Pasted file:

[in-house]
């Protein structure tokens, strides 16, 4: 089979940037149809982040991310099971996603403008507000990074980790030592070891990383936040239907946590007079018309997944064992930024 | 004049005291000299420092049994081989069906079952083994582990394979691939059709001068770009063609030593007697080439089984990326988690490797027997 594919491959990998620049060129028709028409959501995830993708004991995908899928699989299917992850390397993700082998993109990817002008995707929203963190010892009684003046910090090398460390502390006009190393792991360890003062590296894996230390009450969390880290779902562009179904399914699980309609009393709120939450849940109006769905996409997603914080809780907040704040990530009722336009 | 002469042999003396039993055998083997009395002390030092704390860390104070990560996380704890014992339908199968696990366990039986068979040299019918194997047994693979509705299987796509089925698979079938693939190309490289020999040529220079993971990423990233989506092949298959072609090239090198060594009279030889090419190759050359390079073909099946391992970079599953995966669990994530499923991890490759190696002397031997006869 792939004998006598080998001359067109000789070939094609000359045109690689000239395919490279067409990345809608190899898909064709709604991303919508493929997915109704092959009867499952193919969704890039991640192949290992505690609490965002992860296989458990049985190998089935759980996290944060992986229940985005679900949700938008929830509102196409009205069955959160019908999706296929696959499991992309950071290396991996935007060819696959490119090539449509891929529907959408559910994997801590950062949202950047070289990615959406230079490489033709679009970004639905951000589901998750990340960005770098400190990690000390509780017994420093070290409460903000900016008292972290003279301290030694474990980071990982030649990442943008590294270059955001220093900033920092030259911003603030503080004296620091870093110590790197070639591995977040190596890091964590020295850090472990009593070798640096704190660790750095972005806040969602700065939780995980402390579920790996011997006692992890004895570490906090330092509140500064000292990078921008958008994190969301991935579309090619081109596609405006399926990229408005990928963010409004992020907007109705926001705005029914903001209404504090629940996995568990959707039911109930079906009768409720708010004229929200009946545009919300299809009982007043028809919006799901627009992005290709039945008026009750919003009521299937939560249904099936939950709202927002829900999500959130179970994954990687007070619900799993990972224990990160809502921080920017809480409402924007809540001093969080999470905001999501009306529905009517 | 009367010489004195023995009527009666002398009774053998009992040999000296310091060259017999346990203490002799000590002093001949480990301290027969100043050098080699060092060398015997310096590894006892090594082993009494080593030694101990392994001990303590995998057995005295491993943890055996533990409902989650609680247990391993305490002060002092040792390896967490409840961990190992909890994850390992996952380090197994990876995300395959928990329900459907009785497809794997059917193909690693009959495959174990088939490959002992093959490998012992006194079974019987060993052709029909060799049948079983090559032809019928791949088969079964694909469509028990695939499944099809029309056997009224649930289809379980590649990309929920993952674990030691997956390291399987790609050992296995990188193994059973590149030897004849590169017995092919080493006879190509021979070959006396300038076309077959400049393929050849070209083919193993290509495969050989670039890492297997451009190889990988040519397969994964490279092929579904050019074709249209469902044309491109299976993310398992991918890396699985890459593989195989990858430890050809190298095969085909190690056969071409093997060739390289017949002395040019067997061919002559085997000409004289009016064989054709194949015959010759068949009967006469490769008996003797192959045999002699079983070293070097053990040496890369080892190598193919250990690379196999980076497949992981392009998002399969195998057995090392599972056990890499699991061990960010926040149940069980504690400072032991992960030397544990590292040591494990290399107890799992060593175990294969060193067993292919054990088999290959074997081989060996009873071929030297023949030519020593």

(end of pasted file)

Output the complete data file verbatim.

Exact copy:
[in-house]
């Protein structure tokens, strides 16, 4: 089979940037149809982040991310099971996603403008507000990074980790030592070891990383936040239907946590007079018309997944064992930024 | 004049005291000299420092049994081989069906079952083994582990394979691939059709001068770009063609030593007697080439089984990326988690490797027997 594919491959990998620049060129028709028409959501995830993708004991995908899928699989299917992850390397993700082998993109990817002008995707929203963190010892009684003046910090090398460390502390006009190393792991360890003062590296894996230390009450969390880290779902562009179904399914699980309609009393709120939450849940109006769905996409997603914080809780907040704040990530009722336009 | 002469042999003396039993055998083997009395002390030092704390860390104070990560996380704890014992339908199968696990366990039986068979040299019918194997047994693979509705299987796509089925698979079938693939190309490289020999040529220079993971990423990233989506092949298959072609090239090198060594009279030889090419190759050359390079073909099946391992970079599953995966669990994530499923991890490759190696002397031997006869 792939004998006598080998001359067109000789070939094609000359045109690689000239395919490279067409990345809608190899898909064709709604991303919508493929997915109704092959009867499952193919969704890039991640192949290992505690609490965002992860296989458990049985190998089935759980996290944060992986229940985005679900949700938008929830509102196409009205069955959160019908999706296929696959499991992309950071290396991996935007060819696959490119090539449509891929529907959408559910994997801590950062949202950047070289990615959406230079490489033709679009970004639905951000589901998750990340960005770098400190990690000390509780017994420093070290409460903000900016008292972290003279301290030694474990980071990982030649990442943008590294270059955001220093900033920092030259911003603030503080004296620091870093110590790197070639591995977040190596890091964590020295850090472990009593070798640096704190660790750095972005806040969602700065939780995980402390579920790996011997006692992890004895570490906090330092509140500064000292990078921008958008994190969301991935579309090619081109596609405006399926990229408005990928963010409004992020907007109705926001705005029914903001209404504090629940996995568990959707039911109930079906009768409720708010004229929200009946545009919300299809009982007043028809919006799901627009992005290709039945008026009750919003009521299937939560249904099936939950709202927002829900999500959130179970994954990687007070619900799993990972224990990160809502921080920017809480409402924007809540001093969080999470905001999501009306529905009517 | 009367010489004195023995009527009666002398009774053998009992040999000296310091060259017999346990203490002799000590002093001949480990301290027969100043050098080699060092060398015997310096590894006892090594082993009494080593030694101990392994001990303590995998057995005295491993943890055996533990409902989650609680247990391993305490002060002092040792390896967490409840961990190992909890994850390992996952380090197994990876995300395959928990329900459907009785497809794997059917193909690693009959495959174990088939490959002992093959490998012992006194079974019987060993052709029909060799049948079983090559032809019928791949088969079964694909469509028990695939499944099809029309056997009224649930289809379980590649990309929920993952674990030691997956390291399987790609050992296995990188193994059973590149030897004849590169017995092919080493006879190509021979070959006396300038076309077959400049393929050849070209083919193993290509495969050989670039890492297997451009190889990988040519397969994964490279092929579904050019074709249209469902044309491109299976993310398992991918890396699985890459593989195989990858430890050809190298095969085909190690056969071409093997060739390289017949002395040019067997061919002559085997000409004289009016064989054709194949015959010759068949009967006469490769008996003797192959045999002699079983070293070097053990040496890369080892190598193919250990690379196999980076497949992981392009998002399969195998057995090392599972056990890499699991061990960010926040149940069980504690400072032991992960030397544990590292040591494990290399107890799992060593175990294969060193067993292919054990088999290959074997081989060996009873071929030297023949030519020593």